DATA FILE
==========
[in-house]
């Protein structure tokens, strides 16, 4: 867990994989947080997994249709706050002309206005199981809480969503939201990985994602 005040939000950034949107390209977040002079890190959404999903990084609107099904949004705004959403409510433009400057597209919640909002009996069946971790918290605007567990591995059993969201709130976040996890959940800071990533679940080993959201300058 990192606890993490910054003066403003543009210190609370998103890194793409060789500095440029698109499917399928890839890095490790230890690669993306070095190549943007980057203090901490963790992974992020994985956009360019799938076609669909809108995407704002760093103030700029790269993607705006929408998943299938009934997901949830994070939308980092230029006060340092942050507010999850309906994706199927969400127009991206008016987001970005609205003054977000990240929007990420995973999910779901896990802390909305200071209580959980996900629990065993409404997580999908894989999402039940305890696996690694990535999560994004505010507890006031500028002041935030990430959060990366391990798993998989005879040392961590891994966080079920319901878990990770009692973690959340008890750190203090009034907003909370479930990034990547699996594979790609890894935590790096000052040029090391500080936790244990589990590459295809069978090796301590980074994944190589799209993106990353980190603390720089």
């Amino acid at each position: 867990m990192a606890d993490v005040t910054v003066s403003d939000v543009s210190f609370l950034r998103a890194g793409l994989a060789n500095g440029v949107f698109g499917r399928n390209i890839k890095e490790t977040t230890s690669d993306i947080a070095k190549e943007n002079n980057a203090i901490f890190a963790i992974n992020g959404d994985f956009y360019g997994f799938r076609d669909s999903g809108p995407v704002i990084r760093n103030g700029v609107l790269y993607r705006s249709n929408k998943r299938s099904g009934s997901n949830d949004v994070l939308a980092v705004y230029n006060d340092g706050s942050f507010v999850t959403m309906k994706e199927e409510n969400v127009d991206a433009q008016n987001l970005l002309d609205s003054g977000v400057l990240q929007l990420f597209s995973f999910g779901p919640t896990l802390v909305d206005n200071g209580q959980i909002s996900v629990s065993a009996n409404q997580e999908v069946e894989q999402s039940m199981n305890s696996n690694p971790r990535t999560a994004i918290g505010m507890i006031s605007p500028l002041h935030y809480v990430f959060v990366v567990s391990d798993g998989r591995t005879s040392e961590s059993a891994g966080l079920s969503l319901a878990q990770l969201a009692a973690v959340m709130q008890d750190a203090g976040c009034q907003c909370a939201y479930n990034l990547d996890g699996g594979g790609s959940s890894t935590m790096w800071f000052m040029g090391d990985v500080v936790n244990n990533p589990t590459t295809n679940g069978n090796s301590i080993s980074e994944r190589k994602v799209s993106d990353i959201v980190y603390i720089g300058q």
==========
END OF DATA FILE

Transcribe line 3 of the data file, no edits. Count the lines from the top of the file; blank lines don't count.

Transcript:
């Amino acid at each position: 867990m990192a606890d993490v005040t910054v003066s403003d939000v543009s210190f609370l950034r998103a890194g793409l994989a060789n500095g440029v949107f698109g499917r399928n390209i890839k890095e490790t977040t230890s690669d993306i947080a070095k190549e943007n002079n980057a203090i901490f890190a963790i992974n992020g959404d994985f956009y360019g997994f799938r076609d669909s999903g809108p995407v704002i990084r760093n103030g700029v609107l790269y993607r705006s249709n929408k998943r299938s099904g009934s997901n949830d949004v994070l939308a980092v705004y230029n006060d340092g706050s942050f507010v999850t959403m309906k994706e199927e409510n969400v127009d991206a433009q008016n987001l970005l002309d609205s003054g977000v400057l990240q929007l990420f597209s995973f999910g779901p919640t896990l802390v909305d206005n200071g209580q959980i909002s996900v629990s065993a009996n409404q997580e999908v069946e894989q999402s039940m199981n305890s696996n690694p971790r990535t999560a994004i918290g505010m507890i006031s605007p500028l002041h935030y809480v990430f959060v990366v567990s391990d798993g998989r591995t005879s040392e961590s059993a891994g966080l079920s969503l319901a878990q990770l969201a009692a973690v959340m709130q008890d750190a203090g976040c009034q907003c909370a939201y479930n990034l990547d996890g699996g594979g790609s959940s890894t935590m790096w800071f000052m040029g090391d990985v500080v936790n244990n990533p589990t590459t295809n679940g069978n090796s301590i080993s980074e994944r190589k994602v799209s993106d990353i959201v980190y603390i720089g300058q």